Here, says Foster, the artist tackled, “perhaps for the first time, the way in which light and dark would play out to underscore the dichotomy of inside and out. Perhaps this was even when he decided to make the painting a night scene, for the swath of chalk that shades the upper left corner—applied broadly with the side of the stick—adds that extra bit of darkness, effectively turning on the interior light in the diner (actually nothing but the reserve of the paper) seen through the large window.”
In other studies, made on higher-quality paper than the others, Hopper refined the figures—the tilt of their heads, the angle of their bodies, the way light falls on their skin and clothing. His wife, Jo, posed for the female figures. Hopper himself posed for the males—presumably using double mirrors so he could see himself.
Continuing his studies of the lone male figure, Hopper worked in “firm, linear strokes with the tip of the chalk and nuanced shading achieved with stumping and blending,” Foster writes. The artist develops the three-quarter view seen in the painting, with the right side of the face just visible. The light sketch on the bottom of one page (upside-down to the main image) shows a change in the way his head tilts—“a slight difference,” notes Foster, “but one Hopper considered carefully.”
Another sheet shows studies of Jo Hopper’s arms. A study of her right hand holding a cigarette evolved into the man’s hand in the painting, the one closest to touching the woman—“a spot with a tense undercurrent of suggestion,” as Foster puts it.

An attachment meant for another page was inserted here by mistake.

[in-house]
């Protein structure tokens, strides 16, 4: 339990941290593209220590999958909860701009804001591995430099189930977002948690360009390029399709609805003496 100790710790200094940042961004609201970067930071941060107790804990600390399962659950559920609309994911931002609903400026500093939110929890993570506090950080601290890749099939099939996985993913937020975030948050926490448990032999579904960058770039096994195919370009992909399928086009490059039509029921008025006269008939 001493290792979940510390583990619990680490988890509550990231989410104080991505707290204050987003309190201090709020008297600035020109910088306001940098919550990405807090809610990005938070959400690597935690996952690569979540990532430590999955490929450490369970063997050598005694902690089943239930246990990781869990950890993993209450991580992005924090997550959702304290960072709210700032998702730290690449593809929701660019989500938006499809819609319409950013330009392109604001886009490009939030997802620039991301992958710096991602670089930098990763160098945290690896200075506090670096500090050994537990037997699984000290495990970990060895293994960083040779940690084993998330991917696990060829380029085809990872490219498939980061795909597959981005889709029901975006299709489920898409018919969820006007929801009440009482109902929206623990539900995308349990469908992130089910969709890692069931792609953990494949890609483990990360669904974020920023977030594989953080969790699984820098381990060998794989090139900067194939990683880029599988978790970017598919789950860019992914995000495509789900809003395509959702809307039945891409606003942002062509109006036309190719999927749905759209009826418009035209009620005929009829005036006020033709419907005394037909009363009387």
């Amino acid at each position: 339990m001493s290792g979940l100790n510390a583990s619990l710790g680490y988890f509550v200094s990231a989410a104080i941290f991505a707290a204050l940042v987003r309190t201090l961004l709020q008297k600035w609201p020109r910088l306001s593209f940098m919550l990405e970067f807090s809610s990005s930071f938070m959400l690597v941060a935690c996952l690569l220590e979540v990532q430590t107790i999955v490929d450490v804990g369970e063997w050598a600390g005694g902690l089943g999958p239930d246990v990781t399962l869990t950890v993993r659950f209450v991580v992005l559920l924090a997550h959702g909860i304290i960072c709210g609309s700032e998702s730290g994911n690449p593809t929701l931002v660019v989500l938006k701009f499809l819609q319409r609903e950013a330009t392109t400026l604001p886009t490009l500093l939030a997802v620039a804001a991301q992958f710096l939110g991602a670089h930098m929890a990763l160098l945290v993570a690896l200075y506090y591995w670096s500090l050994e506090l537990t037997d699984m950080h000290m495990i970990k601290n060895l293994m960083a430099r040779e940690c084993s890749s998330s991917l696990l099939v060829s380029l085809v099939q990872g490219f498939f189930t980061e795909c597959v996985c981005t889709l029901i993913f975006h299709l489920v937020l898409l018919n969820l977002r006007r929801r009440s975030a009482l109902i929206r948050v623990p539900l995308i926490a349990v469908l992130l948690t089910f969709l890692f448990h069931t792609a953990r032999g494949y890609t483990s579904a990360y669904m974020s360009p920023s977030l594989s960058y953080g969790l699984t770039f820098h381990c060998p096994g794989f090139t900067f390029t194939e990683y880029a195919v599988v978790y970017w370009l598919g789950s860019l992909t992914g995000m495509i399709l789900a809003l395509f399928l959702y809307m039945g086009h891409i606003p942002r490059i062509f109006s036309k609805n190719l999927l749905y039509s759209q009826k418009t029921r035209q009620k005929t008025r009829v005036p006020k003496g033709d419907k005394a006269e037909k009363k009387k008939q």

After years of search and scholarship, experts have determined that Nighthawks was not inspired by one specific diner. Rather, it was a composite of wedge-shaped intersections around Greenwich Avenue. Its curving prow seems partly inspired by the Flatiron Building.
In the final drawing, the couple turns to face each other.
In the finished oil painting, Hopper has opened up the perspective, adding an area of ceiling painted pale yellow. We now see the tops of the stools. More of the countertop is visible, its continuous surface connecting the characters in a way they weren’t before.
The arms and hands of the couple emerge in the final painting, too. (It’s impossible to tell what the woman is holding—it might be a sandwich, it might be cash, or it might be a pack of Lucky Strikes.)
Now, though, these figures are not as close as they were in the final study. “If Hopper’s paintings are an art of silence,” Foster writes, “much is told through nuance of gesture and body.”